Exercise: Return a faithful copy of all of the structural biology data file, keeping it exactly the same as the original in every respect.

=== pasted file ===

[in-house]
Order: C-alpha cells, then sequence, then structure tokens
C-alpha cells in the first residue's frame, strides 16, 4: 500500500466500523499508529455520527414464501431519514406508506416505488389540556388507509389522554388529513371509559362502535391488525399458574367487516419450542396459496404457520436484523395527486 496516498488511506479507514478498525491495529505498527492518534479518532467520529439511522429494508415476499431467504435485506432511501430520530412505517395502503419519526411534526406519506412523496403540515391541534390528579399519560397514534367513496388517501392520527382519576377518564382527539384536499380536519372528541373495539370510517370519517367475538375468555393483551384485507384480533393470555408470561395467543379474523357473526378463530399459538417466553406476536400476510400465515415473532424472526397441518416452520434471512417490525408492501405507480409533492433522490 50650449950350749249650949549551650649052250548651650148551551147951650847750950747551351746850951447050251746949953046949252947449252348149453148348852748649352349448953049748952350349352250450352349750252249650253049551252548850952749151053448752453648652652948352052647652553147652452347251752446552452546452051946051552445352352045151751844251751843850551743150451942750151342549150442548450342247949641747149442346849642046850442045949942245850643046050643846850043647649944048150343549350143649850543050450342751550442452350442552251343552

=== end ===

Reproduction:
[in-house]
Order: C-alpha cells, then sequence, then structure tokens
C-alpha cells in the first residue's frame, strides 16, 4: 500500500466500523499508529455520527414464501431519514406508506416505488389540556388507509389522554388529513371509559362502535391488525399458574367487516419450542396459496404457520436484523395527486 496516498488511506479507514478498525491495529505498527492518534479518532467520529439511522429494508415476499431467504435485506432511501430520530412505517395502503419519526411534526406519506412523496403540515391541534390528579399519560397514534367513496388517501392520527382519576377518564382527539384536499380536519372528541373495539370510517370519517367475538375468555393483551384485507384480533393470555408470561395467543379474523357473526378463530399459538417466553406476536400476510400465515415473532424472526397441518416452520434471512417490525408492501405507480409533492433522490 50650449950350749249650949549551650649052250548651650148551551147951650847750950747551351746850951447050251746949953046949252947449252348149453148348852748649352349448953049748952350349352250450352349750252249650253049551252548850952749151053448752453648652652948352052647652553147652452347251752446552452546452051946051552445352352045151751844251751843850551743150451942750151342549150442548450342247949641747149442346849642046850442045949942245850643046050643846850043647649944048150343549350143649850543050450342751550442452350442552251343552